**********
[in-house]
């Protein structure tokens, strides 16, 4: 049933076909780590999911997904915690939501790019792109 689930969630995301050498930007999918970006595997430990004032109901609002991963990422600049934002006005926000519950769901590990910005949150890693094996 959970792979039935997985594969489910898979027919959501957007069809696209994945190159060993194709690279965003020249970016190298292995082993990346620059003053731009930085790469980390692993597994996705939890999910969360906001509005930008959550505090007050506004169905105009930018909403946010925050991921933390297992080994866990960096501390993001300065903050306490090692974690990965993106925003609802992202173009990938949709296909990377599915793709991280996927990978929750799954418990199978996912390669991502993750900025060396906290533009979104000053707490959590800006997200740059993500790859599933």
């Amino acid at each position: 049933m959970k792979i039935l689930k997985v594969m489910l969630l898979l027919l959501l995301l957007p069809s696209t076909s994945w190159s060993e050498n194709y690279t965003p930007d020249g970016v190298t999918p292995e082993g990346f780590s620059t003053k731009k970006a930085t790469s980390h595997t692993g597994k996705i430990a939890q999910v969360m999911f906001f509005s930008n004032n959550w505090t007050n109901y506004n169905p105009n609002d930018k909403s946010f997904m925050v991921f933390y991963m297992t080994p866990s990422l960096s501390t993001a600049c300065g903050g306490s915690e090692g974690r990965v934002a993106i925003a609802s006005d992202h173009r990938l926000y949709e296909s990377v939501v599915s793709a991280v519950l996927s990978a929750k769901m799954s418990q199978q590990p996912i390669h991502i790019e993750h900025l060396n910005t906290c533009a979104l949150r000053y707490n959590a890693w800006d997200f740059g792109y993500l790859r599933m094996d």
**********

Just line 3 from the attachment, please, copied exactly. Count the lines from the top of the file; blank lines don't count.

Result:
């Amino acid at each position: 049933m959970k792979i039935l689930k997985v594969m489910l969630l898979l027919l959501l995301l957007p069809s696209t076909s994945w190159s060993e050498n194709y690279t965003p930007d020249g970016v190298t999918p292995e082993g990346f780590s620059t003053k731009k970006a930085t790469s980390h595997t692993g597994k996705i430990a939890q999910v969360m999911f906001f509005s930008n004032n959550w505090t007050n109901y506004n169905p105009n609002d930018k909403s946010f997904m925050v991921f933390y991963m297992t080994p866990s990422l960096s501390t993001a600049c300065g903050g306490s915690e090692g974690r990965v934002a993106i925003a609802s006005d992202h173009r990938l926000y949709e296909s990377v939501v599915s793709a991280v519950l996927s990978a929750k769901m799954s418990q199978q590990p996912i390669h991502i790019e993750h900025l060396n910005t906290c533009a979104l949150r000053y707490n959590a890693w800006d997200f740059g792109y993500l790859r599933m094996d």